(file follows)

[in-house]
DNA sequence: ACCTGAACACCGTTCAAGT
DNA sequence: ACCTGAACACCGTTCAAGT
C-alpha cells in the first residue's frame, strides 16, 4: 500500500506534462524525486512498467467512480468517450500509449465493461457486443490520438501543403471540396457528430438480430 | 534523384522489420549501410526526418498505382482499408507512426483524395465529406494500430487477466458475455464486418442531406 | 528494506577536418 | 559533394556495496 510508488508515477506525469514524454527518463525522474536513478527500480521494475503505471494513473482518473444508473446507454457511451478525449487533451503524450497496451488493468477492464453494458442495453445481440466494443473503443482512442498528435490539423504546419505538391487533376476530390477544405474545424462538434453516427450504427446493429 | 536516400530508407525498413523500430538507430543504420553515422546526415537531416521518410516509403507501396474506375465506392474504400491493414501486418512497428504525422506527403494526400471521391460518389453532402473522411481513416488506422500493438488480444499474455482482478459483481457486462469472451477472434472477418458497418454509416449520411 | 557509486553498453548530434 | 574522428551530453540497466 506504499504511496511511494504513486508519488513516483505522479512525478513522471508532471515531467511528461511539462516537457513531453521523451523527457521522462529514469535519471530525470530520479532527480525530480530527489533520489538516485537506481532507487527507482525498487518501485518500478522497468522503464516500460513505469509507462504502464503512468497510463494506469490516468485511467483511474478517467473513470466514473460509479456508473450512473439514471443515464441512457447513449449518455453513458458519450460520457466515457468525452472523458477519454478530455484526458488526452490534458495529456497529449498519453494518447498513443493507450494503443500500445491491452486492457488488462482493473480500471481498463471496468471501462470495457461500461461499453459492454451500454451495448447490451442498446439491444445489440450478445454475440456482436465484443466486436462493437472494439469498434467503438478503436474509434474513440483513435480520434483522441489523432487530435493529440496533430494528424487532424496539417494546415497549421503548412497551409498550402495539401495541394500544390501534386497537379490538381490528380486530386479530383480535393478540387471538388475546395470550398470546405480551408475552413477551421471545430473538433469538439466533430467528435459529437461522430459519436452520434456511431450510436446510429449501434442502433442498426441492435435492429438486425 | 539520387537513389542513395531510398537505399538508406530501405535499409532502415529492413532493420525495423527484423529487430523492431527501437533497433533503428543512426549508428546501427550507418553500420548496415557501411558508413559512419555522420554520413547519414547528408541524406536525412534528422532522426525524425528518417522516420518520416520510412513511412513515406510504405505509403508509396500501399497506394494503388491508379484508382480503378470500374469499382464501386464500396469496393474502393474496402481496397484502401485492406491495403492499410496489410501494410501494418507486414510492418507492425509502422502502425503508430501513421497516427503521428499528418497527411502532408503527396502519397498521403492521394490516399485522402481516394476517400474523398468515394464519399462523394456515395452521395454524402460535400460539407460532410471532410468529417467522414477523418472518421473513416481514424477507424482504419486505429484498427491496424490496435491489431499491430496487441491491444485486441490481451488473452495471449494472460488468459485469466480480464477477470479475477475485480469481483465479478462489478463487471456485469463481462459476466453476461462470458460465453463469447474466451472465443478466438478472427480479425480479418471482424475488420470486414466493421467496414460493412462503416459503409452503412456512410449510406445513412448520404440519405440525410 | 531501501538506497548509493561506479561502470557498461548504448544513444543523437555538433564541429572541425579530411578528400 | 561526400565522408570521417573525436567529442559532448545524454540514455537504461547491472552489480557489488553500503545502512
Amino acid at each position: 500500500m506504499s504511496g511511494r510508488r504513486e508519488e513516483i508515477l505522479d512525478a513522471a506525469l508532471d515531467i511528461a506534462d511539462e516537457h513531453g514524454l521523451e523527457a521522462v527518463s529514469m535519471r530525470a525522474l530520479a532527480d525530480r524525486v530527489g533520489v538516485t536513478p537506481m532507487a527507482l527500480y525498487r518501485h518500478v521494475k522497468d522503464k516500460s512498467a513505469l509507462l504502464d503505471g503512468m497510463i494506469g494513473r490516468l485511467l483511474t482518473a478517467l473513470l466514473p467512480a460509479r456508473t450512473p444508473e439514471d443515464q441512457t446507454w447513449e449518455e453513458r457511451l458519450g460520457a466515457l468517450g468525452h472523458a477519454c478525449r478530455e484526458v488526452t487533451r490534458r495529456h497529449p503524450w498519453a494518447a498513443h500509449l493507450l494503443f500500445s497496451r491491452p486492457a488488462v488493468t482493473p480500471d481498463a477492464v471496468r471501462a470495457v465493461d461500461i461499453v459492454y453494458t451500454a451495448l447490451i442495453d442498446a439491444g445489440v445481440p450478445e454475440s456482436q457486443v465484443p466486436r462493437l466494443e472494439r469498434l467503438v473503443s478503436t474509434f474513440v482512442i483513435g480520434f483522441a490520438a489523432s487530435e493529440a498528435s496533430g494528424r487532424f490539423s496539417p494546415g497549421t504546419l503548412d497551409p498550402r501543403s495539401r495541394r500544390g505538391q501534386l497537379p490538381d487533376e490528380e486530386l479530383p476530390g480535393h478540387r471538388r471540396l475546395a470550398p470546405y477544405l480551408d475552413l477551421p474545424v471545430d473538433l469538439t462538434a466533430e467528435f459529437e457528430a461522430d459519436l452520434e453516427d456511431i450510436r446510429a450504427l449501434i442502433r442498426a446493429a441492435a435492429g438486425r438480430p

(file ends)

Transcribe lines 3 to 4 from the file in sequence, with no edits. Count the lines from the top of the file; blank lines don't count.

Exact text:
DNA sequence: ACCTGAACACCGTTCAAGT
C-alpha cells in the first residue's frame, strides 16, 4: 500500500506534462524525486512498467467512480468517450500509449465493461457486443490520438501543403471540396457528430438480430 | 534523384522489420549501410526526418498505382482499408507512426483524395465529406494500430487477466458475455464486418442531406 | 528494506577536418 | 559533394556495496 510508488508515477506525469514524454527518463525522474536513478527500480521494475503505471494513473482518473444508473446507454457511451478525449487533451503524450497496451488493468477492464453494458442495453445481440466494443473503443482512442498528435490539423504546419505538391487533376476530390477544405474545424462538434453516427450504427446493429 | 536516400530508407525498413523500430538507430543504420553515422546526415537531416521518410516509403507501396474506375465506392474504400491493414501486418512497428504525422506527403494526400471521391460518389453532402473522411481513416488506422500493438488480444499474455482482478459483481457486462469472451477472434472477418458497418454509416449520411 | 557509486553498453548530434 | 574522428551530453540497466 506504499504511496511511494504513486508519488513516483505522479512525478513522471508532471515531467511528461511539462516537457513531453521523451523527457521522462529514469535519471530525470530520479532527480525530480530527489533520489538516485537506481532507487527507482525498487518501485518500478522497468522503464516500460513505469509507462504502464503512468497510463494506469490516468485511467483511474478517467473513470466514473460509479456508473450512473439514471443515464441512457447513449449518455453513458458519450460520457466515457468525452472523458477519454478530455484526458488526452490534458495529456497529449498519453494518447498513443493507450494503443500500445491491452486492457488488462482493473480500471481498463471496468471501462470495457461500461461499453459492454451500454451495448447490451442498446439491444445489440450478445454475440456482436465484443466486436462493437472494439469498434467503438478503436474509434474513440483513435480520434483522441489523432487530435493529440496533430494528424487532424496539417494546415497549421503548412497551409498550402495539401495541394500544390501534386497537379490538381490528380486530386479530383480535393478540387471538388475546395470550398470546405480551408475552413477551421471545430473538433469538439466533430467528435459529437461522430459519436452520434456511431450510436446510429449501434442502433442498426441492435435492429438486425 | 539520387537513389542513395531510398537505399538508406530501405535499409532502415529492413532493420525495423527484423529487430523492431527501437533497433533503428543512426549508428546501427550507418553500420548496415557501411558508413559512419555522420554520413547519414547528408541524406536525412534528422532522426525524425528518417522516420518520416520510412513511412513515406510504405505509403508509396500501399497506394494503388491508379484508382480503378470500374469499382464501386464500396469496393474502393474496402481496397484502401485492406491495403492499410496489410501494410501494418507486414510492418507492425509502422502502425503508430501513421497516427503521428499528418497527411502532408503527396502519397498521403492521394490516399485522402481516394476517400474523398468515394464519399462523394456515395452521395454524402460535400460539407460532410471532410468529417467522414477523418472518421473513416481514424477507424482504419486505429484498427491496424490496435491489431499491430496487441491491444485486441490481451488473452495471449494472460488468459485469466480480464477477470479475477475485480469481483465479478462489478463487471456485469463481462459476466453476461462470458460465453463469447474466451472465443478466438478472427480479425480479418471482424475488420470486414466493421467496414460493412462503416459503409452503412456512410449510406445513412448520404440519405440525410 | 531501501538506497548509493561506479561502470557498461548504448544513444543523437555538433564541429572541425579530411578528400 | 561526400565522408570521417573525436567529442559532448545524454540514455537504461547491472552489480557489488553500503545502512